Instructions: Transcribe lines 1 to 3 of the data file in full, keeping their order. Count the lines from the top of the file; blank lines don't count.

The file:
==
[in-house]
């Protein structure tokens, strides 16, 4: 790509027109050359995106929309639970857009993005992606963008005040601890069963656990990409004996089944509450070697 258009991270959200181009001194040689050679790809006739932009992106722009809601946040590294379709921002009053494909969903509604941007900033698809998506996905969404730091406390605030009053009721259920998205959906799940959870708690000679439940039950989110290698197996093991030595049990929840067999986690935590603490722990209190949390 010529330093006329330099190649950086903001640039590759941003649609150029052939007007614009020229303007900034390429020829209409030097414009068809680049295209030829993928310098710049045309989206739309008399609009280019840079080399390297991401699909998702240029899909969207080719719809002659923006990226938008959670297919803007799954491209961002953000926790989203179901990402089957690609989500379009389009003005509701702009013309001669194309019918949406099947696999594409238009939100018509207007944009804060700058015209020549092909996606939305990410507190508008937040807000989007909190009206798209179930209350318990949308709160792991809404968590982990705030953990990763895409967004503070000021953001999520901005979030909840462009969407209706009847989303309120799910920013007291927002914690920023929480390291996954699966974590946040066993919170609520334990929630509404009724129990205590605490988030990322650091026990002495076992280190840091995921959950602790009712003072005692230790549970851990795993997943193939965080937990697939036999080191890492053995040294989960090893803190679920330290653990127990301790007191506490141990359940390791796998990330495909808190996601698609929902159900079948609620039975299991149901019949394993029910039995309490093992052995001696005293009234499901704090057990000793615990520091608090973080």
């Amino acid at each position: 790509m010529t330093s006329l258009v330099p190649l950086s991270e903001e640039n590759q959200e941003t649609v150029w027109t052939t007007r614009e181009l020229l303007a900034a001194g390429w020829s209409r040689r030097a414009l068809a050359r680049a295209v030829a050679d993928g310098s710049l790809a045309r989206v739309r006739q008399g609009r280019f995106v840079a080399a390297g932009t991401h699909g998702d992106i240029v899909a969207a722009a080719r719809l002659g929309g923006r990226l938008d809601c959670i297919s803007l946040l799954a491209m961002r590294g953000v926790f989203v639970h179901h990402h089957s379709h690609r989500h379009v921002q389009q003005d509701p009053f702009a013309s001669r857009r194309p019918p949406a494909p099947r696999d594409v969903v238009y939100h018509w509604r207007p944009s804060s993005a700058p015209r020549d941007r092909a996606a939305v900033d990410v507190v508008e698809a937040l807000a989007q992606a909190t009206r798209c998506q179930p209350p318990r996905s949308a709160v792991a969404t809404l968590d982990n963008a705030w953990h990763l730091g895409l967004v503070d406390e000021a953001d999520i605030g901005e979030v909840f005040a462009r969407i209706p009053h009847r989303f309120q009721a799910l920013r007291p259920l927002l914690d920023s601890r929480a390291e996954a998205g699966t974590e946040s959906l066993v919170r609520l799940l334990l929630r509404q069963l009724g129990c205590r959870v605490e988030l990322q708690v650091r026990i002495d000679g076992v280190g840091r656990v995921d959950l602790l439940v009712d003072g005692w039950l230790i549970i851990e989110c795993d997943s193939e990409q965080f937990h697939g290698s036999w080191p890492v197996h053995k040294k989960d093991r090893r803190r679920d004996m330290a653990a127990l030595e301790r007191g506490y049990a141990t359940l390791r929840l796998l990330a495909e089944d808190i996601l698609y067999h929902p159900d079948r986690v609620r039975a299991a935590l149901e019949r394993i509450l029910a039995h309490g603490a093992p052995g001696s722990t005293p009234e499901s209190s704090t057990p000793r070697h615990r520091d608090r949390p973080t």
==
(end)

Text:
[in-house]
């Protein structure tokens, strides 16, 4: 790509027109050359995106929309639970857009993005992606963008005040601890069963656990990409004996089944509450070697 258009991270959200181009001194040689050679790809006739932009992106722009809601946040590294379709921002009053494909969903509604941007900033698809998506996905969404730091406390605030009053009721259920998205959906799940959870708690000679439940039950989110290698197996093991030595049990929840067999986690935590603490722990209190949390 010529330093006329330099190649950086903001640039590759941003649609150029052939007007614009020229303007900034390429020829209409030097414009068809680049295209030829993928310098710049045309989206739309008399609009280019840079080399390297991401699909998702240029899909969207080719719809002659923006990226938008959670297919803007799954491209961002953000926790989203179901990402089957690609989500379009389009003005509701702009013309001669194309019918949406099947696999594409238009939100018509207007944009804060700058015209020549092909996606939305990410507190508008937040807000989007909190009206798209179930209350318990949308709160792991809404968590982990705030953990990763895409967004503070000021953001999520901005979030909840462009969407209706009847989303309120799910920013007291927002914690920023929480390291996954699966974590946040066993919170609520334990929630509404009724129990205590605490988030990322650091026990002495076992280190840091995921959950602790009712003072005692230790549970851990795993997943193939965080937990697939036999080191890492053995040294989960090893803190679920330290653990127990301790007191506490141990359940390791796998990330495909808190996601698609929902159900079948609620039975299991149901019949394993029910039995309490093992052995001696005293009234499901704090057990000793615990520091608090973080």
């Amino acid at each position: 790509m010529t330093s006329l258009v330099p190649l950086s991270e903001e640039n590759q959200e941003t649609v150029w027109t052939t007007r614009e181009l020229l303007a900034a001194g390429w020829s209409r040689r030097a414009l068809a050359r680049a295209v030829a050679d993928g310098s710049l790809a045309r989206v739309r006739q008399g609009r280019f995106v840079a080399a390297g932009t991401h699909g998702d992106i240029v899909a969207a722009a080719r719809l002659g929309g923006r990226l938008d809601c959670i297919s803007l946040l799954a491209m961002r590294g953000v926790f989203v639970h179901h990402h089957s379709h690609r989500h379009v921002q389009q003005d509701p009053f702009a013309s001669r857009r194309p019918p949406a494909p099947r696999d594409v969903v238009y939100h018509w509604r207007p944009s804060s993005a700058p015209r020549d941007r092909a996606a939305v900033d990410v507190v508008e698809a937040l807000a989007q992606a909190t009206r798209c998506q179930p209350p318990r996905s949308a709160v792991a969404t809404l968590d982990n963008a705030w953990h990763l730091g895409l967004v503070d406390e000021a953001d999520i605030g901005e979030v909840f005040a462009r969407i209706p009053h009847r989303f309120q009721a799910l920013r007291p259920l927002l914690d920023s601890r929480a390291e996954a998205g699966t974590e946040s959906l066993v919170r609520l799940l334990l929630r509404q069963l009724g129990c205590r959870v605490e988030l990322q708690v650091r026990i002495d000679g076992v280190g840091r656990v995921d959950l602790l439940v009712d003072g005692w039950l230790i549970i851990e989110c795993d997943s193939e990409q965080f937990h697939g290698s036999w080191p890492v197996h053995k040294k989960d093991r090893r803190r679920d004996m330290a653990a127990l030595e301790r007191g506490y049990a141990t359940l390791r929840l796998l990330a495909e089944d808190i996601l698609y067999h929902p159900d079948r986690v609620r039975a299991a935590l149901e019949r394993i509450l029910a039995h309490g603490a093992p052995g001696s722990t005293p009234e499901s209190s704090t057990p000793r070697h615990r520091d608090r949390p973080t």